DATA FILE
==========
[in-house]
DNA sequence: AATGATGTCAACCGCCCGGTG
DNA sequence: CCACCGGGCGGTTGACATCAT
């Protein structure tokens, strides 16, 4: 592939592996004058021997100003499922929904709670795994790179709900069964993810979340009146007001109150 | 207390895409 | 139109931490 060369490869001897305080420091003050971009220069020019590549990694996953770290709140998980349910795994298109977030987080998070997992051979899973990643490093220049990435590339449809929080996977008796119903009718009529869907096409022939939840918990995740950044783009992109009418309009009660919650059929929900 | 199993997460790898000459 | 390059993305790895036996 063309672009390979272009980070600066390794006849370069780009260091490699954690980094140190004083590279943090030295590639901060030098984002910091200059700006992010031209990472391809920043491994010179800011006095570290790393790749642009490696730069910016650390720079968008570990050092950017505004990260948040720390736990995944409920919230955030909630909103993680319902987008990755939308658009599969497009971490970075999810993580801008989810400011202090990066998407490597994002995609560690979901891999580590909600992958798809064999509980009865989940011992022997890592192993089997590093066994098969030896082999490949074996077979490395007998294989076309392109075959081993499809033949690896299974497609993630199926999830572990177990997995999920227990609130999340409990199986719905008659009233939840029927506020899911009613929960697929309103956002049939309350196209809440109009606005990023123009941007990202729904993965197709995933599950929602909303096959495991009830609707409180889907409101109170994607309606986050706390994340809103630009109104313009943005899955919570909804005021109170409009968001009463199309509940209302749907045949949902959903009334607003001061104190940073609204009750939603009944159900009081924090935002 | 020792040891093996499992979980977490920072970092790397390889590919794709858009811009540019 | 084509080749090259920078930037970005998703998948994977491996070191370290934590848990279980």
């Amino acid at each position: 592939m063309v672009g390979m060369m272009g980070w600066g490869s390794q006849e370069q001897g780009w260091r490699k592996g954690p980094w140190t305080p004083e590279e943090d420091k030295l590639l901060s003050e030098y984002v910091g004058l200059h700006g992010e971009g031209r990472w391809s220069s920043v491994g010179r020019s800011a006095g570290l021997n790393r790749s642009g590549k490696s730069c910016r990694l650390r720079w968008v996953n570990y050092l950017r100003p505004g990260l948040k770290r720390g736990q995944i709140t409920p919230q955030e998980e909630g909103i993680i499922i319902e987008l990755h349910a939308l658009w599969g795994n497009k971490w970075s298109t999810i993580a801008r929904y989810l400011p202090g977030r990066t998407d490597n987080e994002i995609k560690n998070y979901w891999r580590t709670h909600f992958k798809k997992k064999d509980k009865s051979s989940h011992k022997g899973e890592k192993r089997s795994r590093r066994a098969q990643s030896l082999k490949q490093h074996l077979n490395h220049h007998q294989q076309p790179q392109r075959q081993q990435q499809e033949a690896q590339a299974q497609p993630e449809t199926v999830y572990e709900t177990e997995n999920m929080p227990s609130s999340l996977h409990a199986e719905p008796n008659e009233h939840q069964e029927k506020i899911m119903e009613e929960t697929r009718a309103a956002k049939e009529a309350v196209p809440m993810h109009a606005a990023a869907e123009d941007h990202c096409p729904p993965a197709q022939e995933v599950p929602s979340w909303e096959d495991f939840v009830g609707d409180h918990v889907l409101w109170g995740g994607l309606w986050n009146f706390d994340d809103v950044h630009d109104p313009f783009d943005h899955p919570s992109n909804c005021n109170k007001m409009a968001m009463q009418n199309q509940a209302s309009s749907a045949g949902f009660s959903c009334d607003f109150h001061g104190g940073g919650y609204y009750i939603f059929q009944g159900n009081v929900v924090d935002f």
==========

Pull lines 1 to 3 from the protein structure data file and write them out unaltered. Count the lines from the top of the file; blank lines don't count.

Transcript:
[in-house]
DNA sequence: AATGATGTCAACCGCCCGGTG
DNA sequence: CCACCGGGCGGTTGACATCAT